50 killed, 6 days later- all assault rifles banned in NZ

'On March 15 our history changed forever. Now our laws will too,' New Zealand Prime Minister Arden said.

Sara Rubenstein,

Illustrative picture of guns.
Illustrative picture of guns.
Reuters

New Zealand Prime Minister Jacinda Arden announced a ban on Thursday of all military-style semiautomatic weapons, assault rifles and any parts that could be converted into semi-automatic guns. The ban was announced in the wake of last week's deadly Christchurch mosque shootings which killed 50 people.

"On March 15 our history changed forever. Now our laws will too. We are announcing action today on behalf of all New Zealanders to strengthen our gun laws and make our country a safer place," Ardern announced at a press conference at Parliament in the capital city of Wellington.

“What we’re banning today are the things used in last Friday’s attack,” Arden said. “Every semi-automatic weapon used in the terror attack on Friday will be banned."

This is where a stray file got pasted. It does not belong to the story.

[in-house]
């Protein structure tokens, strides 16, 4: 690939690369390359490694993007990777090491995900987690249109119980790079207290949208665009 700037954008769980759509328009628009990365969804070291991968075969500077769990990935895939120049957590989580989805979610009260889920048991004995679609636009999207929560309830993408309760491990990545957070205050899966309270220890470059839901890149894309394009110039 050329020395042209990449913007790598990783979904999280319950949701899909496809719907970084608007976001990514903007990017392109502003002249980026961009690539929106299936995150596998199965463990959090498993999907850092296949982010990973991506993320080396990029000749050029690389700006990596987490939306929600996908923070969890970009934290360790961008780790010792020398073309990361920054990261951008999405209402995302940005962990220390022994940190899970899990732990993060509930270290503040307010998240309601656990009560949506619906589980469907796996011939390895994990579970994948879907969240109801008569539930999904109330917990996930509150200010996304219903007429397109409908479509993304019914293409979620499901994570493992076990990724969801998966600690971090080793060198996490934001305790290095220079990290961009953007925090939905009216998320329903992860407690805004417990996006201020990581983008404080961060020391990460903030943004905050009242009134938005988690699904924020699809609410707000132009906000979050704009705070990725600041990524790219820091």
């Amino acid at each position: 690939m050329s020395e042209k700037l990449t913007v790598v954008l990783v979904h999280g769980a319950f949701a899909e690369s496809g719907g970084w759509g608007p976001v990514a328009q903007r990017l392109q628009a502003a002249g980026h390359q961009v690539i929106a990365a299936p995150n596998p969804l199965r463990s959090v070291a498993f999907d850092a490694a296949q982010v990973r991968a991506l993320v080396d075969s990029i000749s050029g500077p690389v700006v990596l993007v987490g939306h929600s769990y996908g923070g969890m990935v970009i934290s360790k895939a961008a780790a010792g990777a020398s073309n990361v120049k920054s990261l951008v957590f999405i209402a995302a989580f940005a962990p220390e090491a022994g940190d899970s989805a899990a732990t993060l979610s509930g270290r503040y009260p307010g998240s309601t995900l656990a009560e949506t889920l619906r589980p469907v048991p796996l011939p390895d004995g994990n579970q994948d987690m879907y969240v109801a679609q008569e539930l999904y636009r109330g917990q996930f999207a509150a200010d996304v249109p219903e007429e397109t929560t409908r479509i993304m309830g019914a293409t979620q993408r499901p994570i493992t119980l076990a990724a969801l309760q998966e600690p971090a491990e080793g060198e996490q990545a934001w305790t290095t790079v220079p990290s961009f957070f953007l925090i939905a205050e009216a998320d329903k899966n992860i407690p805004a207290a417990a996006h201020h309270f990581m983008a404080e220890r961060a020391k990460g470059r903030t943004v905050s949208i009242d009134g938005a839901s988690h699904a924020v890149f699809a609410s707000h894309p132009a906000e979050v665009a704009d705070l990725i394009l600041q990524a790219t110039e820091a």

"The guns used in these terrorist attacks had important distinguishing features,” she said. “First, big capacity, and also their delivery. They had the power to shoot continuously, but they also had large capacity magazines.”

There are currently 1.2-1.5 million guns in New Zealand with a population of 5 million people. Ardern will be implementing a buyback of banned weapons which will cost from $100 million to $200 million.

New Zealand is following in the footsteps of its closet neighbor Australia which was once plagued by gun massacres. In April 1996, a gunman killed 35 people at a tourist area at Port Arthur, Tasmania with a military-style semiautomatic rifle in the worst mass shooting in Australia's history.

Twelve days later, Prime Minister John Howard announced sweeping national reform on gun laws throughout the country. Automatic weapons were banned, gun licensing was restricted, federal gun buybacks were implemented and imports of new automatic weapons were prohibited. Today, mass shootings in Australia are unheard of.




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